It was hardly the proudest moment in Mark Fleury's life. Nearly broke after his first company went under in 2001, Fleury, with his wife, Nathalie, their new daughter, and their dog, gave up on Silicon Valley and moved into his in-laws' house in the leafy Buckhead section of Atlanta. "Silicon Valley was not good for us," says Fleury. "It was too expensive."
But Fleury's defeat was only temporary. He had an idea. A physicist by training who fell in love with Sun Microsystems's (SUNW) Java programming language while working as a salesperson there, Fleury helped develop a computer program called the JBoss application server.
An application server acts as the software foundation for today's big corporate computer networks. The JBoss server, developed as an open-source software project, is a free version of business software that's written with Java and was being sold by the likes of IBM (IBM), BEA Systems (BEAS), and Sun. Fleury was being flooded with requests for training on his software. It didn't take a genius to figure out he could make some money running a few seminars.
PROFITABLE FROM BIRTH. His first training session in the fall of 2001 proved so popular that he pulled in $60,000. The second drew $90,000. Out of humble roots in Fleury's in-laws' garage, JBoss was born. "People like to say we're the ultimate garage startup, but that's not exactly true," says Nathalie, who runs communications for JBoss. "We're more like the ultimate startup in your father-in-law's garage."
Today, the Fleurys are proudly living in their own house in Atlanta, and 70-employee JBoss has become the classic post-bubble tech startup. It's run on the cheap with employees all over the world and a founder who's a bit more worldly than the entrepreneurs of the dot-com years.
Also, happily unlike startups of the '90s, JBoss isn't bleeding money. It was profitable from Day One, and it still hasn't had to use $10 million in venture financing it received last year. "That capital is more to give their customers peace of mind," says David Skok, a general partner at venture-capital firm Matrix Partners in Boston. Matrix, the lead investor in the JBoss, put $8 million into it.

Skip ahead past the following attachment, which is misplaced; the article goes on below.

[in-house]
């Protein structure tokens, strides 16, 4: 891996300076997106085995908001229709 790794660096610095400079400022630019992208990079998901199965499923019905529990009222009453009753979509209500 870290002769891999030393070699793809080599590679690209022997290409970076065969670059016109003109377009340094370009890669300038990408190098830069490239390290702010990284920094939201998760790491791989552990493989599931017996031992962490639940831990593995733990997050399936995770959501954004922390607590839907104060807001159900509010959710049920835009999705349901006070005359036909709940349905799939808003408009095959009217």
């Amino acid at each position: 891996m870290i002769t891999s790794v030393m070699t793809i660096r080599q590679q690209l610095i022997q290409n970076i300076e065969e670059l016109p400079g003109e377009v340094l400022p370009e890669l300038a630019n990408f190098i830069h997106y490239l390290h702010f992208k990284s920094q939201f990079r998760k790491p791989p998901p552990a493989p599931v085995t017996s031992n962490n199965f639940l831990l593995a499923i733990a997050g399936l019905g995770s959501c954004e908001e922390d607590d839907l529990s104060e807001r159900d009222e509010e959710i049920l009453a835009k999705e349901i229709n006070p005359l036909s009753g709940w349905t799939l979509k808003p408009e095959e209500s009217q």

"DISRUPTIVE MODEL." While an application server may sound geeky, the market potential is enormous. Analysts estimate the market for all infrastructure software is creeping toward $30 billion per year. It's must-have stuff for Internet-savvy companies. And JBoss's product could be to that market what open-source Linux has proven to be to operating systems -- the low-cost alternative that keeps the big guys up at night. "I believe we truly have a disruptive business model," says Fleury.
Now 36 years old, Fleury has proven to be a savvy chief executive while maintaining his cyber-credentials. Born and raised in Paris, he was a paratrooper in the French military before heading to the U.S. to attend graduate school at the Massachusetts Institute of Technology. While living in Boston's Back Bay, across the Charles River from MIT, he met and married Nathalie, who was attending nearby Wellesley College. They moved to France, where he worked in sales for Sun before heading to Sun's corporate headquarters in Silicon Valley.
But working at a giant company proved boring to Fleury, an amateur disk jockey who still attends annual techno-music festivals. In 1999, he started a company called Telkel. He wanted to host and run software for customers, but after spending $500,000 of money he and his family invested, the company was a bust.
LIKE A MUSIC LABEL. "We learned an important lesson," says Fleury. "Listen to what your customers say. They didn't want hosting, but they did want someone to teach them about JBoss and to support them." The JBoss business model was fairly obvious to him. While there are literally hundreds of thousands of copies of the free software floating around the Internet, corporate customers want the proverbial neck to choke when something goes wrong.
Fleury sees parallels in open-source software development and his beloved techno music. A good techno DJ samples music from all over the world, everything from the instrumentations of India to American soul music. Open-source software is the same way, he says. You work with people from all over the world to assemble one terrific product. "Great computer programming is not done on a production line," he says. "It's much more a work of art."
In fact, he thinks his company is more than a bit like a record label. Hire the best talent, Fleury says, and help them get their product to market.
While privately held JBoss doesn't disclose its financials, it has gotten plenty of attention from industry bigwigs. Not long ago, Fleury says he was "just a peon" at Sun. But "he's a peon that's roaring right now," says Sun President Jonathan Schwartz. Maybe the entire tech industry will hear him soon. By Jim Kerstetter in Silicon Valley